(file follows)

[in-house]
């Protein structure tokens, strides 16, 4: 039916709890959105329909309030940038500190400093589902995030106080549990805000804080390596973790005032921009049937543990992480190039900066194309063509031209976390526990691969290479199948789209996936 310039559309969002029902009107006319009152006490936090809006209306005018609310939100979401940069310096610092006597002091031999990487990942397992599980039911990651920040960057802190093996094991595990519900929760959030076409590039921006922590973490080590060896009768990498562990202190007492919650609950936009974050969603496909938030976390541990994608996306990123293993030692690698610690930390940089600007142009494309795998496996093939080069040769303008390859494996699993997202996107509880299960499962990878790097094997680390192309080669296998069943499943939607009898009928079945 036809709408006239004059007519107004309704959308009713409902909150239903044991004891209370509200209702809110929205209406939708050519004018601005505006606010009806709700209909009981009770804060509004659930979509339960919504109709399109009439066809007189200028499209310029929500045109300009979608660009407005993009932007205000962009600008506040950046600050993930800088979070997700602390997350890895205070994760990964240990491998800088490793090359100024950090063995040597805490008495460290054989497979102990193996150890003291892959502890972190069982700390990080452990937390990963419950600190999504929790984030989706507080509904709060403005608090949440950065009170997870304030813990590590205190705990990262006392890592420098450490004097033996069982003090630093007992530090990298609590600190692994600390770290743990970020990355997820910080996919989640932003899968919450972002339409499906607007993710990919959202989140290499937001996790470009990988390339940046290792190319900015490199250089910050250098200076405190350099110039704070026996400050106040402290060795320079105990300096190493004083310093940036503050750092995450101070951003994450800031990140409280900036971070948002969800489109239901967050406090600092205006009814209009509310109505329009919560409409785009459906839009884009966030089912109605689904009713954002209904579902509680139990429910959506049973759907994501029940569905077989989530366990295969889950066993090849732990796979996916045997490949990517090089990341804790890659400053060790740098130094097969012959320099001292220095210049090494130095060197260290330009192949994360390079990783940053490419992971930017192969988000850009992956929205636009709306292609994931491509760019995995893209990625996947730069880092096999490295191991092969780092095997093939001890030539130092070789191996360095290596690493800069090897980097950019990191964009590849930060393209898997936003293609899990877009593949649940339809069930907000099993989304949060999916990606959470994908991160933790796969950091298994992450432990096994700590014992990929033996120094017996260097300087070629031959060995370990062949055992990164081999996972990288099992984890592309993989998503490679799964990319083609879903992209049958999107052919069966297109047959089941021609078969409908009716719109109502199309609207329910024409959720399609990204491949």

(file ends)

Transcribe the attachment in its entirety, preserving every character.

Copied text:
[in-house]
């Protein structure tokens, strides 16, 4: 039916709890959105329909309030940038500190400093589902995030106080549990805000804080390596973790005032921009049937543990992480190039900066194309063509031209976390526990691969290479199948789209996936 310039559309969002029902009107006319009152006490936090809006209306005018609310939100979401940069310096610092006597002091031999990487990942397992599980039911990651920040960057802190093996094991595990519900929760959030076409590039921006922590973490080590060896009768990498562990202190007492919650609950936009974050969603496909938030976390541990994608996306990123293993030692690698610690930390940089600007142009494309795998496996093939080069040769303008390859494996699993997202996107509880299960499962990878790097094997680390192309080669296998069943499943939607009898009928079945 036809709408006239004059007519107004309704959308009713409902909150239903044991004891209370509200209702809110929205209406939708050519004018601005505006606010009806709700209909009981009770804060509004659930979509339960919504109709399109009439066809007189200028499209310029929500045109300009979608660009407005993009932007205000962009600008506040950046600050993930800088979070997700602390997350890895205070994760990964240990491998800088490793090359100024950090063995040597805490008495460290054989497979102990193996150890003291892959502890972190069982700390990080452990937390990963419950600190999504929790984030989706507080509904709060403005608090949440950065009170997870304030813990590590205190705990990262006392890592420098450490004097033996069982003090630093007992530090990298609590600190692994600390770290743990970020990355997820910080996919989640932003899968919450972002339409499906607007993710990919959202989140290499937001996790470009990988390339940046290792190319900015490199250089910050250098200076405190350099110039704070026996400050106040402290060795320079105990300096190493004083310093940036503050750092995450101070951003994450800031990140409280900036971070948002969800489109239901967050406090600092205006009814209009509310109505329009919560409409785009459906839009884009966030089912109605689904009713954002209904579902509680139990429910959506049973759907994501029940569905077989989530366990295969889950066993090849732990796979996916045997490949990517090089990341804790890659400053060790740098130094097969012959320099001292220095210049090494130095060197260290330009192949994360390079990783940053490419992971930017192969988000850009992956929205636009709306292609994931491509760019995995893209990625996947730069880092096999490295191991092969780092095997093939001890030539130092070789191996360095290596690493800069090897980097950019990191964009590849930060393209898997936003293609899990877009593949649940339809069930907000099993989304949060999916990606959470994908991160933790796969950091298994992450432990096994700590014992990929033996120094017996260097300087070629031959060995370990062949055992990164081999996972990288099992984890592309993989998503490679799964990319083609879903992209049958999107052919069966297109047959089941021609078969409908009716719109109502199309609207329910024409959720399609990204491949």